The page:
In the embodiment illustrated in FIG. 5, the top portion 312 of the frame structure 302 of the speaker 204 is positioned flush with a top surface 502 of the flanged portion 212 of the housing 202. The other elements of the speaker 204 are positioned within the speaker receiving space 206 in the housing 202. In other embodiments, the top portion 312 of the frame structure 302 of the speaker 204 may be positioned deeper within the speaker receiving space 206 in the direction of arrow 504. In yet another embodiment, the top portion 312 of the frame structure 302 of the speaker 204 may be positioned beyond the top surface 502 of the flanged portion 212 of the housing 202 in a direction opposite the direction of arrow 504. In one embodiment, at least a portion of the speaker 204 is positioned within the speaker receiving space 206 in the housing 202.

FIG. 6 depicts another side cutaway view of one embodiment of an apparatus 600 for playing audio signals from an audio source. In one embodiment, the apparatus 600 includes a housing 202, a speaker 204, and an audio signal receiving member 606. The housing 202 and the speaker 204, in certain embodiments, are substantially similar to the housing 202 and the speaker 204 of apparatus 200 described above. Thus, in one embodiment, the housing 202 is positionable within a channel 124 defined by a fistula 122 disposed in the pinna 104 of the ear 100 of the user. The housing 202 comprises an enclosure 208 that defines a speaker receiving space 206. In such an embodiment, the speaker 204 is positioned within the speaker receiving space 206 in the housing 202 such that when the apparatus 600 is positioned in an engaged position within the fistula 122, at least a portion of the speaker 204 is positioned within the channel 124 defined by the fistula 122 in the pinna 104 of the ear 100 of the user.

In certain embodiments, as discussed above, the audio signal receiving member 606 is a wireless communication module 602 such as a Bluetooth signal receiving module. In one embodiment, the wireless communication module 602 is positioned within the speaker receiving space 206 in the housing 202 and is electrically coupled to the speaker 204 by at least one lead 608. In such an embodiment, the wireless communication module 602 may be energized by a power source 610 such as a battery. While the embodiments described herein reference the wireless communication module 602 as being a Bluetooth signal receiving module, one of skill in the art will recognize that the wireless communication module 602 may use communication protocols other than Bluetooth.



Download full PDF for full patent description/claims.

Advertise on FreshPatents.com - Rates & Info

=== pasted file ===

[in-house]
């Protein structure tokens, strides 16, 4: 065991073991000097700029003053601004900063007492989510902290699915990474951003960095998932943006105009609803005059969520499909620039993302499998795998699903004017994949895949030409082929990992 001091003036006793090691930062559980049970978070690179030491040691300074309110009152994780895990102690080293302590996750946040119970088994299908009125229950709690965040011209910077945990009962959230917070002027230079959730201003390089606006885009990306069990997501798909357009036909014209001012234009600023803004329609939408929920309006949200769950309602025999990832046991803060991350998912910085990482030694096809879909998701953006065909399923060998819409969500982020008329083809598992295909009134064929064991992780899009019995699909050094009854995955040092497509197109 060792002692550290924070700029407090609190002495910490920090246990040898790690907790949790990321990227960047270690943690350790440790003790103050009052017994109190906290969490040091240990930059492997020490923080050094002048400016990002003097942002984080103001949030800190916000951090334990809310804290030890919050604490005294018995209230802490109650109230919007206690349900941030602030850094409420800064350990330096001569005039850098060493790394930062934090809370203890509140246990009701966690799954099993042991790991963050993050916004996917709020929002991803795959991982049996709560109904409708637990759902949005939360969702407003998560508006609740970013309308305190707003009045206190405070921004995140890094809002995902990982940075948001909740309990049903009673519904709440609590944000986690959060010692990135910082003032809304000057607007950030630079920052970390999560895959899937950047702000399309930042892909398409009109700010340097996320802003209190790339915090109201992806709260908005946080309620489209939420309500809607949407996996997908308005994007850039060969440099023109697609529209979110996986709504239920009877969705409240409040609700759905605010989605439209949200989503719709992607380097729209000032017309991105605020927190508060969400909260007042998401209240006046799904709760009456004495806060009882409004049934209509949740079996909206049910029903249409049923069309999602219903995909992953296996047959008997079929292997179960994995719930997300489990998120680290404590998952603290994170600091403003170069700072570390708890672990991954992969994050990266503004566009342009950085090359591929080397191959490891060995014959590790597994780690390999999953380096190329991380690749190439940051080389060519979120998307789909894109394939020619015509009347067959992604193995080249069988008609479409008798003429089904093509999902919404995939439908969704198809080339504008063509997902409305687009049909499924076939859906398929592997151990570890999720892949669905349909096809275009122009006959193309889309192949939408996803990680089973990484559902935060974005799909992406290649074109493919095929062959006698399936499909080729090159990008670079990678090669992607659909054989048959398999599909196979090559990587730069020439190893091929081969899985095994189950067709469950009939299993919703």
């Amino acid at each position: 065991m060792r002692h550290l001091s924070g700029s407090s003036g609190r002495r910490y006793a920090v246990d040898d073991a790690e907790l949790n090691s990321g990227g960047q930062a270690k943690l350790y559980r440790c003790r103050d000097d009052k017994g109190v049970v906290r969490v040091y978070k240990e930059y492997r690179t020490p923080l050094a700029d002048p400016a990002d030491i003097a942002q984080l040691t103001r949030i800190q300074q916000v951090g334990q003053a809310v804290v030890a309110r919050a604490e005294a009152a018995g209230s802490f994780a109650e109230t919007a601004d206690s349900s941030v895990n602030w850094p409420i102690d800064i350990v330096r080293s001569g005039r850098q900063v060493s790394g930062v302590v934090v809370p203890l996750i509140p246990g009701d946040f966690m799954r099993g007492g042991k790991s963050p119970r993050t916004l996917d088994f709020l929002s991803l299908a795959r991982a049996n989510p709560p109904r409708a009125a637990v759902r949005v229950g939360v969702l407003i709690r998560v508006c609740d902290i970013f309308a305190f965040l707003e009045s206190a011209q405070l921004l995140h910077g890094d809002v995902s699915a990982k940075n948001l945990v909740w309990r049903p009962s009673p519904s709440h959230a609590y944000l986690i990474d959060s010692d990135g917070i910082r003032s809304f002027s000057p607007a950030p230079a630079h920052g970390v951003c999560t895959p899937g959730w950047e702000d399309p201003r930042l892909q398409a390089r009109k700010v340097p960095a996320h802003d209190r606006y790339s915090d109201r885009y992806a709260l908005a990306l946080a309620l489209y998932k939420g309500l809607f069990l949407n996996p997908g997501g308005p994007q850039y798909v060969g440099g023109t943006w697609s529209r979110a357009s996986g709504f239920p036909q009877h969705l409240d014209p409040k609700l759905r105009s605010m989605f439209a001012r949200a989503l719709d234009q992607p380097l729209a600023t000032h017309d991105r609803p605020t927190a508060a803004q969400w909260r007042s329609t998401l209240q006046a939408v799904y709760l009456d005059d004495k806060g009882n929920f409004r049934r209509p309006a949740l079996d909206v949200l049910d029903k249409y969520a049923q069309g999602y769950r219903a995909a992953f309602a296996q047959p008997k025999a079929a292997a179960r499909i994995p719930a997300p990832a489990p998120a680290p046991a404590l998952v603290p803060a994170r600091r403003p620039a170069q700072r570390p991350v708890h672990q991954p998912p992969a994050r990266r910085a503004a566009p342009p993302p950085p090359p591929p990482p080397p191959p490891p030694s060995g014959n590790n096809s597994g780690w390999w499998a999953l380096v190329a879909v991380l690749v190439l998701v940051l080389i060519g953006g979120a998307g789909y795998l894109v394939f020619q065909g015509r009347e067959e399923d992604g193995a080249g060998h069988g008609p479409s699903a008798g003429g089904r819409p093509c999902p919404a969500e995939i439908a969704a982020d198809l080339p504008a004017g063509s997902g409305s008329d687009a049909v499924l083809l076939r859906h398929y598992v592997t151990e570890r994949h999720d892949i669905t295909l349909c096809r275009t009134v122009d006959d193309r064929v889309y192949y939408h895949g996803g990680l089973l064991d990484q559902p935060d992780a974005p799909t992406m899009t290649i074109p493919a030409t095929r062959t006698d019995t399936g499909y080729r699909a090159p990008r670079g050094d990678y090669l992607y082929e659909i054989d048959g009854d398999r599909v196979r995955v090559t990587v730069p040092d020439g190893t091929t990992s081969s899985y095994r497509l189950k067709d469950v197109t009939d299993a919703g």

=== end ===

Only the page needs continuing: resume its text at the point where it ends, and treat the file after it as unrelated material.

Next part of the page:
You can also Monitor Keywords and Search for tracking patents relating to this Apparatus and system for playing audio signals from an audio source patent application.
###
monitor keywords

Keyword Monitor How KEYWORD MONITOR works... a FREE service from FreshPatents
1. Sign up (takes 30 seconds). 2. Fill in the keywords to be monitored.
3. Each week you receive an email with patent applications related to your keywords.  
Start now! - Receive info on patent apps like Apparatus and system for playing audio signals from an audio source or other areas of interest.
###


Previous Patent Application:
Head multi-directional audio device
Next Patent Application:
Slim type speaker and magnetic circuit therefor
Industry Class:
Electrical audio signal processing systems and devices
Thank you for viewing the Apparatus and system for playing audio signals from an audio source patent info.
- - - Apple patents, Boeing patents, Google patents, IBM patents, Jabil patents, Coca Cola patents, Motorola patents

Results in 0.64347 seconds


Other interesting Freshpatents.com categories:
Software:  Finance AI Databases Development Document Navigation Error

###

Data source: patent applications published in the public domain by the United States Patent and Trademark Office (USPTO). Information published here is for research/educational purposes only. FreshPatents is not affiliated with the USPTO, assignee companies, inventors, law firms or other assignees. Patent applications, documents and images may contain trademarks of the respective companies/authors. FreshPatents is not responsible for the accuracy, validity or otherwise contents of these public document patent application filings. When possible a complete PDF is provided, however, in some cases the presented document/images is an abstract or sampling of the full patent application for display purposes. FreshPatents.com Terms/Support
-g2--0.7361
Key IP Translations - Patent Translations

     SHARE
  
           

stats Patent Info
Application #
US 20120308069 A1
Publish Date
12/06/2012
Document #
13488063
File Date
06/04/2012
USPTO Class
381380
Other USPTO Classes
International Class
04R1/10
Drawings
17


Your Message Here(14K)


Fistula
Pinna


Follow us on Twitter
twitter icon@FreshPatents



Electrical Audio Signal Processing Systems And Devices   Electro-acoustic Audio Transducer   Plural Or Compound Reproducers   Headphone   Particular Support Structure   Ear Insert Or Bone Conduction